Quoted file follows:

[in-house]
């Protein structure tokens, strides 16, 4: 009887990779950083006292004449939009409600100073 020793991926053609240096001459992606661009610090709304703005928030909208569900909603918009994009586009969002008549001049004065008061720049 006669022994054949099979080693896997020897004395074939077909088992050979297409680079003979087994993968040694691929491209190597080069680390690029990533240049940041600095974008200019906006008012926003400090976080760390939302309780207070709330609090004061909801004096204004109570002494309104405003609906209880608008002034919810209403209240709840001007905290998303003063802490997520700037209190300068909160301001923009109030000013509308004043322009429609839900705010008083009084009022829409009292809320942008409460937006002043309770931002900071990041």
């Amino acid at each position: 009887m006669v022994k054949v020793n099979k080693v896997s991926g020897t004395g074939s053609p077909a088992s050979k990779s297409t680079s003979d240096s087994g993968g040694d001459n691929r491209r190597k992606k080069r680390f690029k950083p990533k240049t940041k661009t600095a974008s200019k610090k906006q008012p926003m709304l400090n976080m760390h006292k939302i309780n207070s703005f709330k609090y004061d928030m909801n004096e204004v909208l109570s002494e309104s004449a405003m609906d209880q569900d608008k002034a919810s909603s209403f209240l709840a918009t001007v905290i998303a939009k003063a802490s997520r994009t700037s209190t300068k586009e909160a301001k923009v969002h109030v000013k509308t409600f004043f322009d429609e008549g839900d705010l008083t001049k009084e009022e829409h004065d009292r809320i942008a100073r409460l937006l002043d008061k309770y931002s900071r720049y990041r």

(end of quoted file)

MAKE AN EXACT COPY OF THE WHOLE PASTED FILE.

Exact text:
[in-house]
């Protein structure tokens, strides 16, 4: 009887990779950083006292004449939009409600100073 020793991926053609240096001459992606661009610090709304703005928030909208569900909603918009994009586009969002008549001049004065008061720049 006669022994054949099979080693896997020897004395074939077909088992050979297409680079003979087994993968040694691929491209190597080069680390690029990533240049940041600095974008200019906006008012926003400090976080760390939302309780207070709330609090004061909801004096204004109570002494309104405003609906209880608008002034919810209403209240709840001007905290998303003063802490997520700037209190300068909160301001923009109030000013509308004043322009429609839900705010008083009084009022829409009292809320942008409460937006002043309770931002900071990041």
């Amino acid at each position: 009887m006669v022994k054949v020793n099979k080693v896997s991926g020897t004395g074939s053609p077909a088992s050979k990779s297409t680079s003979d240096s087994g993968g040694d001459n691929r491209r190597k992606k080069r680390f690029k950083p990533k240049t940041k661009t600095a974008s200019k610090k906006q008012p926003m709304l400090n976080m760390h006292k939302i309780n207070s703005f709330k609090y004061d928030m909801n004096e204004v909208l109570s002494e309104s004449a405003m609906d209880q569900d608008k002034a919810s909603s209403f209240l709840a918009t001007v905290i998303a939009k003063a802490s997520r994009t700037s209190t300068k586009e909160a301001k923009v969002h109030v000013k509308t409600f004043f322009d429609e008549g839900d705010l008083t001049k009084e009022e829409h004065d009292r809320i942008a100073r409460l937006l002043d008061k309770y931002s900071r720049y990041r």